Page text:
Column: Byron’s life, legacy touch entire campus community

Rashod Whitaker, Contributing Writer

I was not Byron Edingburg’s best friend, nor was I his favored companion. I was more like his frequent associate my sophomore year.

I had seen him around on campus passing by, heading towards Old Main as I walked into Thomas Hall. He was immediately recognizable with his fuzzy facial hair and slim frame. I once told him I could smell him walking through campus because of his cigarette habits. When I told him he should kick the nicotine for a healthier alternative, he just smiled and laughed at me.  His smile was as genuine as it was innocent. He was friendly enough to laugh at himself while I jabbed at him, which made him a pleasant person to be around. Talking to him was settling because he created peaceful vibe.

The memorial service was a moment of unity and memory. For the first time since last year when the budget rally was held in front of the Doudna steps, I witnessed the entire Eastern community together under one roof paying their respects for a fallen Panther. The atmosphere at the memorial service was somber, but a draft of joy filled the room as friends and faculty remembered Byron. Byron’s life was a celebration, so it seemed fitting to honor him with a celebration of his life at his memorial service.

A representative of the Asian American Association said that Byron had once wrote he hoped to leave people better than how he met them. That representation of solidarity among the Eastern community was everything Byron meant and was something he would have been proud of. Everyone left feeling like they knew Byron personally.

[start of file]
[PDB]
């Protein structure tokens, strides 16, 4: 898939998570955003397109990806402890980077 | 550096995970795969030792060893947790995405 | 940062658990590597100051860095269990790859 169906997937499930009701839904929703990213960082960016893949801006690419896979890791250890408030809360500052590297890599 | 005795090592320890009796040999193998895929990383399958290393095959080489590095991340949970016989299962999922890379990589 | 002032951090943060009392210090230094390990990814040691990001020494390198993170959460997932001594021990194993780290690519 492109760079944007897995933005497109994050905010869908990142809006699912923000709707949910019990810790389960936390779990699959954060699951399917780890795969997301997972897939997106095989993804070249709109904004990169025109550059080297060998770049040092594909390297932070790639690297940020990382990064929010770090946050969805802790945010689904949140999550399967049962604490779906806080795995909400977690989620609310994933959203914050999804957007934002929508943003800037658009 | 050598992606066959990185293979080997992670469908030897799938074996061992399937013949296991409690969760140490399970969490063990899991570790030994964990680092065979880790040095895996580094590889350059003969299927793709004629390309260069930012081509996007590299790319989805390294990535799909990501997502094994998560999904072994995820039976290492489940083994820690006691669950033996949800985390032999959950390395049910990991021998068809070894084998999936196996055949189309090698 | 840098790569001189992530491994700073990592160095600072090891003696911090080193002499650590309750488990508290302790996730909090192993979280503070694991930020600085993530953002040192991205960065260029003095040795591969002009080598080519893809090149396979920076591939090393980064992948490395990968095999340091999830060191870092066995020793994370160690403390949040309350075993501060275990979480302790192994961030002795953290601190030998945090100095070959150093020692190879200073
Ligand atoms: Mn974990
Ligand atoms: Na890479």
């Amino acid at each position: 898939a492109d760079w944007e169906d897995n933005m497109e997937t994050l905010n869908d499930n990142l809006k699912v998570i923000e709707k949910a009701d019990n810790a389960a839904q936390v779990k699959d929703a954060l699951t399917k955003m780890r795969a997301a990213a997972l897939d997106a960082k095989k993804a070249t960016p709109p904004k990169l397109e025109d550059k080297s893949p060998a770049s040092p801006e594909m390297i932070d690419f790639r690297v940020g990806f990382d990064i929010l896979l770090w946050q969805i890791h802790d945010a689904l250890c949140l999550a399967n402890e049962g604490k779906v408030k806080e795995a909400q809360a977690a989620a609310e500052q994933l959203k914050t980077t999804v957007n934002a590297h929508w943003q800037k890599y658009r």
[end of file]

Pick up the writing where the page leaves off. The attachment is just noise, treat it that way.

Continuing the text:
Friends described him as someone who stayed positive and was never mad. Kyiwon Charles, a good friend of Byron’s, introduced me to him through intramural basketball.  We had a team and would link up at the gym to practice and workout together.

Byron knew he was not going pro—we did not think we were, either—but he knew how to be a good teammate. He was funny and vibrant anytime he stepped on the court. He was reliable not only on the court because of his defense, but off the court, too. He was someone who would do anything for you.

That was over a year ago, and now I cannot believe he is gone because of a senseless act that could have been easily avoided. I know gun violence is a heavily-discussed topic in Chicago, but many students came to Charleston to avoid those situations. Never did I imagine it would happen at school, where parents hope their children go to learn happily and safely.

I hope we all learn from this tragedy because of its proximity. You did not have to know him personally, but hearing someone speak so highly of a smart, easy-to-befriend individual creates empathy.

I was looking forward to seeing pictures of him graduating and holding his diploma because he dedicated time to his studies. I knew that was something he was proud of accomplishing. When I graduate, I will take a moment to think to myself how blessed I am to do so, and how Byron should be here too.


Rashod Whitaker is a junior public relations major. He can be reached at 581-2812 or [email protected].